The number of texts and percentages of texts by genre differed between 4th grade (10 texts, 50% for each type of text) and 8th grade (13 texts, 45% literary and 55% informational). The passage length by grade was 200–800 words for 4th grade and 400–1000 words for 8th grade. Questions were presented in two formats: multiple-choice and constructed-response (both short and extended). In 8th grade, students spent about 60 percent of assessment time on constructed-response questions. For 4th grade, about 50 percent of the time involved constructed-response questions. Each student read two texts and answered approximately 20 questions about them. There were three types of questions. For locate and recall questions, students had to identify explicitly stated information or specific aspects of a story. For integrate and interpret questions, students had to infer relationships within and across multiple texts, by focusing on the main ideas, character motivation, or the theme of a story. Lastly, for critique and evaluate questions, students had to critically analyze the text by considering multiple perspectives or by evaluating the quality of the text (NAGB, 2017). Unfortuntally, the NAEP corpus available to us did not provide disaggregated data for each of the three question types, so we used the overall reading comprehension score.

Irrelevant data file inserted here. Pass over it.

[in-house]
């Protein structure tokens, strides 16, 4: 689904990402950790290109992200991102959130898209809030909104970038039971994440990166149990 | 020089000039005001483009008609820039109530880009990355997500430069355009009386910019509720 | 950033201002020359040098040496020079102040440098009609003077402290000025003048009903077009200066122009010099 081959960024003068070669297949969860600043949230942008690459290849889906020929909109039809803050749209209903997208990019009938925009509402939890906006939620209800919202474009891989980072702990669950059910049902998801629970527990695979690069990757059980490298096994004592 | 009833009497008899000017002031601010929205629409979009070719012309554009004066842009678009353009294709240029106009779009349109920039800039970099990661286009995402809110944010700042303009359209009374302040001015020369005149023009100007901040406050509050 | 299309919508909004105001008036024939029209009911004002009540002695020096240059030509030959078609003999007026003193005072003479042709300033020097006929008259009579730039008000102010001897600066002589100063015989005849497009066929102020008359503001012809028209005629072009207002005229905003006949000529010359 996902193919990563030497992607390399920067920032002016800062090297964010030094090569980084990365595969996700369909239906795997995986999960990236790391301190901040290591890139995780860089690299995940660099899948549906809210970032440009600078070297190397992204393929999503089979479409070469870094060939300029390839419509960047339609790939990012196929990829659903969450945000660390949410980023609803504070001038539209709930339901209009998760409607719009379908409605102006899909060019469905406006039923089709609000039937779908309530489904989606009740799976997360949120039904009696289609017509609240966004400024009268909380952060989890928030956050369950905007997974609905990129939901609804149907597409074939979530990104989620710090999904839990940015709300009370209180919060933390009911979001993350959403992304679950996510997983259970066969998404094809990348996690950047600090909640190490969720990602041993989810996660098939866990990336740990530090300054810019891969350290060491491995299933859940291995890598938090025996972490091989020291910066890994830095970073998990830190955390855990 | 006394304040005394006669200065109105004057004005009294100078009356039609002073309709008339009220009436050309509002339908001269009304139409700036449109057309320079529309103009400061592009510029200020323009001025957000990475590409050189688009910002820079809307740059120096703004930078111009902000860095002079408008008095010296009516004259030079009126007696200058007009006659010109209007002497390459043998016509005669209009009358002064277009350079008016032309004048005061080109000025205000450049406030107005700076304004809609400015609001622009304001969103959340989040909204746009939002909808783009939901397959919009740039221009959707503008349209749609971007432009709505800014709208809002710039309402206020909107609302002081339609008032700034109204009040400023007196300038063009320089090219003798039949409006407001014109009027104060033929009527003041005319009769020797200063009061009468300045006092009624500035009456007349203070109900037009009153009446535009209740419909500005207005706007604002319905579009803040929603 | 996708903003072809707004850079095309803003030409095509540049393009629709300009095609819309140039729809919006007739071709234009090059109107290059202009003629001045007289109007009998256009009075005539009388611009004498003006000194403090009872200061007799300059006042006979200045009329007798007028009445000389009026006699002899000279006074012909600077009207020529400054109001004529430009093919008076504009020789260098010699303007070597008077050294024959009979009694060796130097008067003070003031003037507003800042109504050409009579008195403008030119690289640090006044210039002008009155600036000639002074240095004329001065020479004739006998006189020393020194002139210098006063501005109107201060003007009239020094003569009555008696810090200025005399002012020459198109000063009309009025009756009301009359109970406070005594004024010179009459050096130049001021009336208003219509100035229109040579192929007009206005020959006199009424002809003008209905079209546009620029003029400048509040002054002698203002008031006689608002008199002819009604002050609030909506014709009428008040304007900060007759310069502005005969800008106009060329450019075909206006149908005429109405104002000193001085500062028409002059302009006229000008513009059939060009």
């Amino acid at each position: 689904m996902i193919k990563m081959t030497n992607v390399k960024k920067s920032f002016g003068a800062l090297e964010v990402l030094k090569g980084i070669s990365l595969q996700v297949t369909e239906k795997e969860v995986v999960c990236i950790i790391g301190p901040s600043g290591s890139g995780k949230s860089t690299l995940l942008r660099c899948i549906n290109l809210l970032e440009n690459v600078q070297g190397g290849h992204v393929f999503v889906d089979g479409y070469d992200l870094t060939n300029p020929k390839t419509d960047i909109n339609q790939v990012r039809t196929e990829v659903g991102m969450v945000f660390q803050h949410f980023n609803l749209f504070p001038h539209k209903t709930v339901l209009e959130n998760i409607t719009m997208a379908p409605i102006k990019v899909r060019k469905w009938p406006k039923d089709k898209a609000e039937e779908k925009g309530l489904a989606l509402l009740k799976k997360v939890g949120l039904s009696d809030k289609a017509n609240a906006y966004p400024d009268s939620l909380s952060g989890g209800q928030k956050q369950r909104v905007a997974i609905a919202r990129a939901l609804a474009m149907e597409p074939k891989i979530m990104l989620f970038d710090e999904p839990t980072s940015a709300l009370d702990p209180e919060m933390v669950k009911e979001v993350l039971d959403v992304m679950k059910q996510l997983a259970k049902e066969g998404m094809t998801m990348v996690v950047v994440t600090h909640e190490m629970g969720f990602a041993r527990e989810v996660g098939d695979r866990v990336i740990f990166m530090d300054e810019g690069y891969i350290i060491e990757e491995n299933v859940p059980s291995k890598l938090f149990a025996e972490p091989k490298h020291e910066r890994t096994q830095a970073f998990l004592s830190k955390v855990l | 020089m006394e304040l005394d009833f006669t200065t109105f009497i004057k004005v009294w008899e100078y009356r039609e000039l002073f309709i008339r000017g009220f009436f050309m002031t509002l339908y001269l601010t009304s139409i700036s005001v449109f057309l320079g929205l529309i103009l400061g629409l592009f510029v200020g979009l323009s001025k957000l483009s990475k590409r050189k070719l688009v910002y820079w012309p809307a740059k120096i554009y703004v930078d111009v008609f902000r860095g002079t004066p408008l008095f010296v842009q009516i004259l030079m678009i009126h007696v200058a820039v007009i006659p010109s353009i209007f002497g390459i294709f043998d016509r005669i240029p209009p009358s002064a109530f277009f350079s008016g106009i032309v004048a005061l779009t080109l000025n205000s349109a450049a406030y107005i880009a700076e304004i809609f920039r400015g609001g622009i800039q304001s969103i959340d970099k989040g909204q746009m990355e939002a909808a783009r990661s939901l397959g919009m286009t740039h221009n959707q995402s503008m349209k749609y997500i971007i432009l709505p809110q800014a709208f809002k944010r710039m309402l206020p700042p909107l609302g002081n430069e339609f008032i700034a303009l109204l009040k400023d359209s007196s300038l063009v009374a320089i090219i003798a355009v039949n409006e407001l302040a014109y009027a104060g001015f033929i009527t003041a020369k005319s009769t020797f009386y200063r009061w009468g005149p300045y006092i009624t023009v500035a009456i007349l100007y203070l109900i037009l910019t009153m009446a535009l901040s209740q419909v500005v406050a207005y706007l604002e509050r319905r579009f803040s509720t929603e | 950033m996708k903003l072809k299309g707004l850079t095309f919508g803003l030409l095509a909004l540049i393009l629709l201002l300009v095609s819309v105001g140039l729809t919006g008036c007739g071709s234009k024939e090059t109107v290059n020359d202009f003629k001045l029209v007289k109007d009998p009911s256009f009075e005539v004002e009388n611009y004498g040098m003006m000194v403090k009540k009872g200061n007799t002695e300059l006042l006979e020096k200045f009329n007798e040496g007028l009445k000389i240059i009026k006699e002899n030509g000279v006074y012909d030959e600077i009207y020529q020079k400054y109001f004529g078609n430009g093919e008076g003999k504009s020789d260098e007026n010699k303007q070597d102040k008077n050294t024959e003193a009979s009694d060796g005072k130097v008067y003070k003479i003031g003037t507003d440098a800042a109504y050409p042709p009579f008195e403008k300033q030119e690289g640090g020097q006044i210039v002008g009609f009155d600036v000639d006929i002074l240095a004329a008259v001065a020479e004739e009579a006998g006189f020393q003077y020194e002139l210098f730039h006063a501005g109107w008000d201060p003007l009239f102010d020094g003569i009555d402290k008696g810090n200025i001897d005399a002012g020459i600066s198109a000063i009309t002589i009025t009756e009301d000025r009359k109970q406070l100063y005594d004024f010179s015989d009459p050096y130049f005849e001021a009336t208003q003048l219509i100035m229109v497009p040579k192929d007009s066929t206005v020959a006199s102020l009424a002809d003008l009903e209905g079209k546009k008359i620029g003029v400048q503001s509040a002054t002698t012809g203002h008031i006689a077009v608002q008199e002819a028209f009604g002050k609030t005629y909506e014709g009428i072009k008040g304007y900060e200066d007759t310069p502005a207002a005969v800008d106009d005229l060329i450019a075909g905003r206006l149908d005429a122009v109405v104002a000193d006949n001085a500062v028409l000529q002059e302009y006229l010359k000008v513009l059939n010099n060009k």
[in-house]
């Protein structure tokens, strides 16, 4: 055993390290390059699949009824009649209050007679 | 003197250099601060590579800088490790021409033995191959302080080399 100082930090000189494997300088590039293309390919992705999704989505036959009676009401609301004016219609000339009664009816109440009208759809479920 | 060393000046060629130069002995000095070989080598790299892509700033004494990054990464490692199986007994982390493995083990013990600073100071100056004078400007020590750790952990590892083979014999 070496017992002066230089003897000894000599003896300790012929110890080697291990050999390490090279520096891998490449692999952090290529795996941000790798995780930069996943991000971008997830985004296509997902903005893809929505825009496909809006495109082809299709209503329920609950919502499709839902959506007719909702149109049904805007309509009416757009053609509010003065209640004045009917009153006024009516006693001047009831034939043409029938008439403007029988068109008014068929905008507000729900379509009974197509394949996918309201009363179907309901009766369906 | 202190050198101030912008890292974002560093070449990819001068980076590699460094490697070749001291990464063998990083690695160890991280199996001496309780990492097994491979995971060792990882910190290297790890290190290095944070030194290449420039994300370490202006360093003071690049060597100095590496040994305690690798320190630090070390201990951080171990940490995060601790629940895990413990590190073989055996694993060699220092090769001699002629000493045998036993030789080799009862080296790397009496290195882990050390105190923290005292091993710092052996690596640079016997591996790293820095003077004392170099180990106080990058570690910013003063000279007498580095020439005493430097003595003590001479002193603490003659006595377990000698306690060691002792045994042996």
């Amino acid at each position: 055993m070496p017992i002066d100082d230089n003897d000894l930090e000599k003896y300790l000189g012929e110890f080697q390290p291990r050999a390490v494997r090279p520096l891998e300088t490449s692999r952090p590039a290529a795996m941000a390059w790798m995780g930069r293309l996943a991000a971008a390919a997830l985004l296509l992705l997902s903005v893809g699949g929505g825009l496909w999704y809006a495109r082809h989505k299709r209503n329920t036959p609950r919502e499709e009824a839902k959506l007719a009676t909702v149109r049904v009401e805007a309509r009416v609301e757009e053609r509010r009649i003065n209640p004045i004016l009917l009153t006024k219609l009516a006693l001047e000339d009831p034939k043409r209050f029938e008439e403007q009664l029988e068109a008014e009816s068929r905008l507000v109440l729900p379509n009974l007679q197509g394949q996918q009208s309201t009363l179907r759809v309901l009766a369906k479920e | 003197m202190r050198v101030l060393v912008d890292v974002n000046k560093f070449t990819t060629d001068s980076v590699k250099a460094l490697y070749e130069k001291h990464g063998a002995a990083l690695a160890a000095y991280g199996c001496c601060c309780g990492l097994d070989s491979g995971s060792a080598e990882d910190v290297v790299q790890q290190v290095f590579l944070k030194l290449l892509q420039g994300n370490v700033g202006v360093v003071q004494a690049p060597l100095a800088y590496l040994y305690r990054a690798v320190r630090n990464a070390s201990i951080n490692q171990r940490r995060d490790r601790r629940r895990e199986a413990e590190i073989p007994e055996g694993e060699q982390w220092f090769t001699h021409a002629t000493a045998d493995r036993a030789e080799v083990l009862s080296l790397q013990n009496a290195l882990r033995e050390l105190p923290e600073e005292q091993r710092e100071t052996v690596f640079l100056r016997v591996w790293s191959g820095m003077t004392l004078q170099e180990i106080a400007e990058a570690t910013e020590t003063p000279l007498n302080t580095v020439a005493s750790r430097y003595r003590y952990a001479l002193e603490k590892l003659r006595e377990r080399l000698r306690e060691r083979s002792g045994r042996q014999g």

The results used a 0–500 cross-grade scale, with M = 222, SD = 38 (4th grade) and M = 267, SD = 36 (8th grade; NAGB, 2017).
Because each respondent was administered relatively few items in a scaling area in the NAEP, five plausible values (PVs) were computed on each subscale for each student. These plausible values were constructed from the results of a comprehensive marginal maximum likelihood (MML) regression equation. Then, to arrive at the dependent variable, it was necessary to consider all 5 PVs simultaneously with the aim of obtaining unbiased and stable estimates. Thus, we used the NAEP sampling weight in all MML regression models to test hypotheses. We included weights in the model to obtain unbiased estimates, after testing whether the weights were informative. For example, we found the level 1 and level 2 weights showed no equal means, and the variances were different from zero (Kim et al., 2014). In addition, the jackknife repeated replication method was used to estimate sampling variance of statistics in the NAEP data. The NAEP jackknife variance estimator (JVE) was based on 62 variance strata, resulting in a set of 62 replicate weights assigned to each school and student. This method provides approximately unbiased estimates of sampling variance (Shao & Tu, 1995). AM Statistical Software (American Institutes for Research, n.d.) was used for the statistical analyses, due to its capability of analyzing complex survey data containing plausible values.